[Horror Recipe] I Want To Bake A Game: Jigsaw’s Pinwheel Cookies

Do you want to play a game? No, well… would you like to bake some cookies instead? Yeah, me too! These vanilla and raspberry Pinwheel Cookies are sure to win Jigsaw over, he might even let you off with a polite warning. On you go, you naughty scoundrel.

When Saw (2004) first burst onto our screens we had no idea what we were getting ourselves into. I can still remember how I felt when John Kramer (Tobin Bell) stood up, revealing himself to be the evil game master. To say my jaw hit the floor during that shocking final act reveal is an understatement. Almost 20 years and 9 movies later we still can’t get enough of Jigsaw and his antics, not to mention his twirly-faced little puppet friend.

It’s the cheeky little chops of Billy The Puppet that these Pinwheel Cookies are based on. His adorable little swirly cheeks, if he wasn’t cycling down the corridor to unleash all manners of hell upon you, he’d almost be cute. Almost.



These cookies are pretty simple to make but do require a bit of time and patience. So clear your afternoon, slap on that Saw (2004) vinyl you picked up last week at the thrift store (no? just me?) and let’s make some cookies!

 

What you’re going to need:

  • Caster Sugar: Also known as superfine sugar.
  • Unsalted Butter: Make sure your butter is at room temperature before you start baking, this makes creaming the butter and sugar together much easier.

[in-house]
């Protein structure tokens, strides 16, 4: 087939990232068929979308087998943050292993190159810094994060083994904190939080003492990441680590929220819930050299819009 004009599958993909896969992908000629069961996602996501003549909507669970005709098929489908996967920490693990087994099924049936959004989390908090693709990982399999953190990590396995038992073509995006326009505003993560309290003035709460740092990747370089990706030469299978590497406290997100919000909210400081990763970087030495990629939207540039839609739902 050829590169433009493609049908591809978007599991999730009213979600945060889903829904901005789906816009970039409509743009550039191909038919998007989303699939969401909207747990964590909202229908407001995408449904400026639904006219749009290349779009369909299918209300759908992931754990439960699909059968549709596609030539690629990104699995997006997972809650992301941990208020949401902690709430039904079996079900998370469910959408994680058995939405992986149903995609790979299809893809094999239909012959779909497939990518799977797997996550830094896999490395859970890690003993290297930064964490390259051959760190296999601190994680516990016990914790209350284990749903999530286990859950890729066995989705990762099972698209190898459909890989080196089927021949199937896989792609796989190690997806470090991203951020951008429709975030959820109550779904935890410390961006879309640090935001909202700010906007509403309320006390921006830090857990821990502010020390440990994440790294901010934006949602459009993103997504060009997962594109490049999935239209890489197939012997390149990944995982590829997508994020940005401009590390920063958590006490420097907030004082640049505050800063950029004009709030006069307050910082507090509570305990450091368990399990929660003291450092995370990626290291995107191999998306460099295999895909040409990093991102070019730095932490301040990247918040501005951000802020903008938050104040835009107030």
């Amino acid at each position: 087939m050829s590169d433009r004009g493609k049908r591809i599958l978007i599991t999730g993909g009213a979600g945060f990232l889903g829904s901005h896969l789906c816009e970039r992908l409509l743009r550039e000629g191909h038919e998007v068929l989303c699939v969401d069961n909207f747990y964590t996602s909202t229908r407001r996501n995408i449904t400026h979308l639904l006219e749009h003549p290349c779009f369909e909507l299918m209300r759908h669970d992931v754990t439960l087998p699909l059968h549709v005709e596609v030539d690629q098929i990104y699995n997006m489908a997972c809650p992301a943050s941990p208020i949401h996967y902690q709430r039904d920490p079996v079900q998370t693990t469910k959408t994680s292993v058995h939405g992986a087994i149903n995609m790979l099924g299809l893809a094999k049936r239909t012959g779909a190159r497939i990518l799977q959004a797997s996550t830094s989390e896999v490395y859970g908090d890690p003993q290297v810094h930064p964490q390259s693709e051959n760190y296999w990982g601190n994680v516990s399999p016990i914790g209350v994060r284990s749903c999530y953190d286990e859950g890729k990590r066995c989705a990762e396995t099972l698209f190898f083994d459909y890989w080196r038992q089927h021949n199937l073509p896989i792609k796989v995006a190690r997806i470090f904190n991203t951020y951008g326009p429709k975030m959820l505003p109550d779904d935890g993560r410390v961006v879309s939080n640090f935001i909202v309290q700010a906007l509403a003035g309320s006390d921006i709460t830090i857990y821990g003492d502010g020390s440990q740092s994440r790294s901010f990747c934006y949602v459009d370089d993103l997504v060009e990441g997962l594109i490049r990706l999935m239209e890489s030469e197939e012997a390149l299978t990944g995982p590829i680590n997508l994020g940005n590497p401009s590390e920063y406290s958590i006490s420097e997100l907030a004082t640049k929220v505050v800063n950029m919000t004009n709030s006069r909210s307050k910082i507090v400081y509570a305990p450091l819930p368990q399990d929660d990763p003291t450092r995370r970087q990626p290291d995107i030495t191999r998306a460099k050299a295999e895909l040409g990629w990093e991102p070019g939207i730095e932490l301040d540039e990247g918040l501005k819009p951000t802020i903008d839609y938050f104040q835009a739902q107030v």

• Large Eggs: Make sure your eggs are at room temperature before you start baking or you risk splitting the batter. If this does happen simply add a tablespoon of the flour to the batter and mix. It should come back together. Try to use free-range eggs if you can.
  • Plain Flour: Also known as All Purpose Flour.
  • Vanilla Extract: Optional but adds a little lift to the overall flavour.
  • Raspberry Extract: You could also add a tablespoon of raspberry powder to the dough if you don’t want to use extract.
  • Red Food Colouring: Try to avoid the natural colourings as they’re not strong enough to colour the dough that bright red hue.

 

Tips for making Jigsaw’s Pinwheel Cookies:

  • Measurements: I cannot recommend using actual scales rather than cups. You’ll get much more consistent results in your baking, you’ll never look back. A set of digital scales are easy to store and relatively cheap, they’re so worth the small investment. I’ll always include cup measurements but be aware they’re not as accurate and results can vary slightly.
  • Cups: If you do insist on using cups make sure to spoon the flour into the cup rather than scooping the flour with the cup. This will pack the flour in to tightly and will result in using far too much.
  • Freezing: You can freeze the cookie dough log for up to 3 months. Allow to thaw in the fridge before slicing and baking as normal.
  • Storing: You can store these cookies in an airtight tin for up to 1 week.

 

Variations:

Don’t like Jigsaw? Don’t worry! Here are a few variations on the pinwheel cookies, simply omit the raspberry flavour and red colouring in favour of these variations: